- The Washington Times - Friday, July 19, 2002

Reliably skillful and entertaining, "Stuart Little 2" deserves a niche among the seasonal favorites. After "Lilo & Stitch," the return of the E.B. White mouse is the classiest of recent attractions designed to beguile a family audience.

The system of computer graphic animation that makes Stuart's miniaturized world feasible on the screen appears to be getting more expert and versatile. The animators also are in love with New York City and show it in a sumptuous way that may prove even more appealing in the wake of September 11.

Tolerating the movie depends on being charmed by the comedy of scale that informs its clever miniatures and by the crisply colorful palette that governs its vision of New York. If you resist gags that emphasize big-little contrasts and also resist the prevailing lushness of the illustrative style, the picture could set your teeth on edge or induce an early naptime.

There's only one conspicuous trouble spot: The program used for the canary Margolo, who becomes a principal character in this installment, needs an upgrade; the leading lady looks much too ceramic. Stuart's fur and contours have become so softly "pettable" to the eye that the contrast is jarring.

The familiar softness of Melanie Griffith's voice as Margolo also argues for a different skin texture. One amusing detail helps: Margolo enters with an injured wing and looks better when Stuart resourcefully rigs her bandanna as a sling.

Directed by Rob Minkoff, who supervised the original two years ago, the sequel was written by Bruce Joel Rubin, who enjoyed a considerable supernatural vogue in the early 1990s when he dreamed up "Ghost" and "Jacob's Ladder." He has faded from prominence in recent years but seems to be in command of a light touch with "Stuart 2."

There's an imposing heavy: a falcon voiced by James Woods and derived from Fagin and Bill Sykes in "Oliver Twist." Margolo is the falcon's delicate protege; she deceitfully insinuates herself into the Little household on Fifth Avenue, as she is assigned to case the joint for her predatory mentor.

Despite being physically overmatched, Stuart rescues her from the falcon's clutches. Ultimately, his bravery takes the form of challenging his nemesis to an aerial duel over the skies of Central Park. The best single prop is a toy World War I plane, introduced when Stuart recklessly flies it around the house. Snoopy of Peanuts fame would be extremely jealous at the heroic possibilities associated with this sturdy flying machine.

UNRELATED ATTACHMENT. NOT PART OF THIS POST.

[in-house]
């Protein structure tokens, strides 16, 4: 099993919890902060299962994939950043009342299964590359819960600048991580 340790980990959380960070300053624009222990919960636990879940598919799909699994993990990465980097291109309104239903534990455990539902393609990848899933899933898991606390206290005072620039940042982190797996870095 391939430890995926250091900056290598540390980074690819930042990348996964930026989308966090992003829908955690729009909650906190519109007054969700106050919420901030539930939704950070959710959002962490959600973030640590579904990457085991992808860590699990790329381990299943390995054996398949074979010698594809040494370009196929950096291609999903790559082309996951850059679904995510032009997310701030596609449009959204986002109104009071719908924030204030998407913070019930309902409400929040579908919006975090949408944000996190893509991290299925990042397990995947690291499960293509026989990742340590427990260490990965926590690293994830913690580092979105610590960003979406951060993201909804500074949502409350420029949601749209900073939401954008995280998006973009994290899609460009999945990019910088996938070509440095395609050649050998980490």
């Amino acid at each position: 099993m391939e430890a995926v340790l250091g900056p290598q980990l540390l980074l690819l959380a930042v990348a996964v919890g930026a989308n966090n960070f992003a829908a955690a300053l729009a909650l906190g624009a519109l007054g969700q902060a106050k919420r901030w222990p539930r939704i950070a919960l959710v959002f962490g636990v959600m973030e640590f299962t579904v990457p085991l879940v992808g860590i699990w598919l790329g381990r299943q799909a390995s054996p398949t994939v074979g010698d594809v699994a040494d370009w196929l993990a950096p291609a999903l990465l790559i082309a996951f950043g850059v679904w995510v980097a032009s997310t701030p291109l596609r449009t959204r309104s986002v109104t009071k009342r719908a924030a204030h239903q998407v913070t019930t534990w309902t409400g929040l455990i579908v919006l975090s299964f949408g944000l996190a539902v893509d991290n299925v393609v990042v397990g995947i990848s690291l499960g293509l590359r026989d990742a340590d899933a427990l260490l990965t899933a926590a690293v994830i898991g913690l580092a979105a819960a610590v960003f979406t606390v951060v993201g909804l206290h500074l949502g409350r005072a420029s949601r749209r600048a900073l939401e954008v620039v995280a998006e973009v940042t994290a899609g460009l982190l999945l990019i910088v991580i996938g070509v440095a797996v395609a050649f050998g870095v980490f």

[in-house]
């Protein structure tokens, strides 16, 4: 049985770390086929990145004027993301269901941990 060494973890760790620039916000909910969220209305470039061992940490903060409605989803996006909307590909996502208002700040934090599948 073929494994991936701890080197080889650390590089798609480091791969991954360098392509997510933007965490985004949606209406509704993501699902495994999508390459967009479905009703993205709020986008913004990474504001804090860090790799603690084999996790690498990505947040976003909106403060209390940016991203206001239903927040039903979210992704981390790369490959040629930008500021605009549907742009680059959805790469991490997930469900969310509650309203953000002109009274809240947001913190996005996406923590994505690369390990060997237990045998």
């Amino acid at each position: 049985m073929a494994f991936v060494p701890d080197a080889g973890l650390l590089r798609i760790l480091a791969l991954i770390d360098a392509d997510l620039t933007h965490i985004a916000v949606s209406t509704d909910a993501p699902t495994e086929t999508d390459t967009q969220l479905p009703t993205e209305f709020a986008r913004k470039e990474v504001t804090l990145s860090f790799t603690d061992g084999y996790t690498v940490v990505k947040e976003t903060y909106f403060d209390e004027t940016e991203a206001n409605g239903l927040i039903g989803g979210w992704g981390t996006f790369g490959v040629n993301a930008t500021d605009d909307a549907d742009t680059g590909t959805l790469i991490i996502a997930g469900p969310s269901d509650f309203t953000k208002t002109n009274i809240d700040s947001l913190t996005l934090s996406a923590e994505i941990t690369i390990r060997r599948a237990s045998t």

Mr. Rubin gets an eccentrically funny brainstorm when he links Margolo in a guilt-by-association bond with the mystery woman played by Kim Novak in Alfred Hitchcock's "Vertigo." In fact, the canary and the mouse share a "Vertigo" drive-in date: They watch scenes on a Little television, mounted just outside a window frame, while parked in Stuart's red convertible.

Nathan Lane remains in good smarty-pants voice as the sarcastic, complaining Little house cat, Snowbell. He's even better this time around while deployed as a reluctant rescuer, following Stuart to the falcon's hangout in the tower of a Central Park West skyscraper called the Pishkin Building.

The Little son, Jonathan Lipnicki as George, gets a buddy down the block named Will (Marc John Jeffries). Will's mother is played by Amelia Marshall. Geena Davis and Hugh Laurie enhance the absurdly doting aspects of Mr. and Mrs. Little, whose offspring now include a baby girl named Martha (impersonated by twins Anna and Ashley Hoelck).

A running gag invites the audience to keep anticipating the tot's first words. It's rather more fascinating to ponder an amusing resemblance to Miss Davis in her puckered little lips.


TITLE: "Stuart Little 2"

RATING: PG (Occasional ominous episodes and fleeting comic vulgarity)

CREDITS: Directed by Rob Minkoff. Screenplay by Bruce Joel Rubin, based on characters created by E.B. White.

RUNNING TIME: 78 minutes

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